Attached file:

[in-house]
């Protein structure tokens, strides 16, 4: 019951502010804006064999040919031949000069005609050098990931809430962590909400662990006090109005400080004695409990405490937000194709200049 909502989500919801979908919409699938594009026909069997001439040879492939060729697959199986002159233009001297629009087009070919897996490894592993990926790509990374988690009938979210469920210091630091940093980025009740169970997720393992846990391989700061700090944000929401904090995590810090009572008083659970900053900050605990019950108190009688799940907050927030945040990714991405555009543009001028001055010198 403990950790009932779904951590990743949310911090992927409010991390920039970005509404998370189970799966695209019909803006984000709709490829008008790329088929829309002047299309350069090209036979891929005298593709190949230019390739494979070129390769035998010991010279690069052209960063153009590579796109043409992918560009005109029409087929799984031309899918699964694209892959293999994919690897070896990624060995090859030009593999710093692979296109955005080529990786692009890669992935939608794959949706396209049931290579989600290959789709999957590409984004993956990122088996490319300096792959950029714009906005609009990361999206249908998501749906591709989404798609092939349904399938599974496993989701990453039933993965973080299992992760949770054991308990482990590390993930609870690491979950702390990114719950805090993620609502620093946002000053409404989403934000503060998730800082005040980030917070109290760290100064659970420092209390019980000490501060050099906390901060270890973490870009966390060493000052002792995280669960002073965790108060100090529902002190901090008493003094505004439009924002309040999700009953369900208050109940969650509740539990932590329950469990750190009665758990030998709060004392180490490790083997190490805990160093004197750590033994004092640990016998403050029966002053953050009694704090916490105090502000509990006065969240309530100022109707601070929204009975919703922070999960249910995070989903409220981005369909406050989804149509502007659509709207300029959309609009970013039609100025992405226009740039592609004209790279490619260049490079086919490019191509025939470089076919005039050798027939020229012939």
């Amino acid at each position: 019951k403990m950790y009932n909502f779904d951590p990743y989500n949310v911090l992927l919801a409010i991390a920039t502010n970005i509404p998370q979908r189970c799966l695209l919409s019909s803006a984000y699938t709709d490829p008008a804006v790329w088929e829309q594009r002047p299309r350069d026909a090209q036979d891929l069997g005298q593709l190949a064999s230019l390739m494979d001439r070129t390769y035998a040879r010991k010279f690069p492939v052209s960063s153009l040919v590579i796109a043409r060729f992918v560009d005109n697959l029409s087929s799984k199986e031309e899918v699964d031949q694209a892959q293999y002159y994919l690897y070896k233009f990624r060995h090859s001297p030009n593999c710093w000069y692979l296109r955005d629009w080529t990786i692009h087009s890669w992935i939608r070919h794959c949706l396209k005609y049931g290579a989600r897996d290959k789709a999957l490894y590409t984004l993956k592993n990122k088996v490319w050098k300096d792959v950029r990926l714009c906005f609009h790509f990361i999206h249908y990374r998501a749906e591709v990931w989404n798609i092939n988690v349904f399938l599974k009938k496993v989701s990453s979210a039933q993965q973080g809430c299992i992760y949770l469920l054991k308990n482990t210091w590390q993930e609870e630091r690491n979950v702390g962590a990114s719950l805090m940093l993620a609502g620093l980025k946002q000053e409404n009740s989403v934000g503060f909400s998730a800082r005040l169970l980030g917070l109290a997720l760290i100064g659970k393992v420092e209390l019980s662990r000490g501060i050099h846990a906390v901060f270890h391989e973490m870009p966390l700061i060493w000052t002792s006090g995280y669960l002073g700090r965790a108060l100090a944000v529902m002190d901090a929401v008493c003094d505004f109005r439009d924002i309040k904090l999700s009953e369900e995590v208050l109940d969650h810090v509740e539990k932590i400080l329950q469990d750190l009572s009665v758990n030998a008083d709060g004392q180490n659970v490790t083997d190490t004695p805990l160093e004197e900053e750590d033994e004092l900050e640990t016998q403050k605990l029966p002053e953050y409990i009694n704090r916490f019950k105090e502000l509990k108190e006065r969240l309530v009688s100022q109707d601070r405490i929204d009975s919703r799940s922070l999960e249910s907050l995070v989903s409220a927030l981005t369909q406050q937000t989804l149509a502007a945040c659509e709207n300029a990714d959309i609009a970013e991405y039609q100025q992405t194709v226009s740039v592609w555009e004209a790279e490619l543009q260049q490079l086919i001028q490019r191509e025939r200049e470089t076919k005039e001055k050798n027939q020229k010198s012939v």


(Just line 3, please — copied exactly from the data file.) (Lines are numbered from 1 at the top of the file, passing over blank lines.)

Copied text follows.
């Amino acid at each position: 019951k403990m950790y009932n909502f779904d951590p990743y989500n949310v911090l992927l919801a409010i991390a920039t502010n970005i509404p998370q979908r189970c799966l695209l919409s019909s803006a984000y699938t709709d490829p008008a804006v790329w088929e829309q594009r002047p299309r350069d026909a090209q036979d891929l069997g005298q593709l190949a064999s230019l390739m494979d001439r070129t390769y035998a040879r010991k010279f690069p492939v052209s960063s153009l040919v590579i796109a043409r060729f992918v560009d005109n697959l029409s087929s799984k199986e031309e899918v699964d031949q694209a892959q293999y002159y994919l690897y070896k233009f990624r060995h090859s001297p030009n593999c710093w000069y692979l296109r955005d629009w080529t990786i692009h087009s890669w992935i939608r070919h794959c949706l396209k005609y049931g290579a989600r897996d290959k789709a999957l490894y590409t984004l993956k592993n990122k088996v490319w050098k300096d792959v950029r990926l714009c906005f609009h790509f990361i999206h249908y990374r998501a749906e591709v990931w989404n798609i092939n988690v349904f399938l599974k009938k496993v989701s990453s979210a039933q993965q973080g809430c299992i992760y949770l469920l054991k308990n482990t210091w590390q993930e609870e630091r690491n979950v702390g962590a990114s719950l805090m940093l993620a609502g620093l980025k946002q000053e409404n009740s989403v934000g503060f909400s998730a800082r005040l169970l980030g917070l109290a997720l760290i100064g659970k393992v420092e209390l019980s662990r000490g501060i050099h846990a906390v901060f270890h391989e973490m870009p966390l700061i060493w000052t002792s006090g995280y669960l002073g700090r965790a108060l100090a944000v529902m002190d901090a929401v008493c003094d505004f109005r439009d924002i309040k904090l999700s009953e369900e995590v208050l109940d969650h810090v509740e539990k932590i400080l329950q469990d750190l009572s009665v758990n030998a008083d709060g004392q180490n659970v490790t083997d190490t004695p805990l160093e004197e900053e750590d033994e004092l900050e640990t016998q403050k605990l029966p002053e953050y409990i009694n704090r916490f019950k105090e502000l509990k108190e006065r969240l309530v009688s100022q109707d601070r405490i929204d009975s919703r799940s922070l999960e249910s907050l995070v989903s409220a927030l981005t369909q406050q937000t989804l149509a502007a945040c659509e709207n300029a990714d959309i609009a970013e991405y039609q100025q992405t194709v226009s740039v592609w555009e004209a790279e490619l543009q260049q490079l086919i001028q490019r191509e025939r200049e470089t076919k005039e001055k050798n027939q020229k010198s012939v």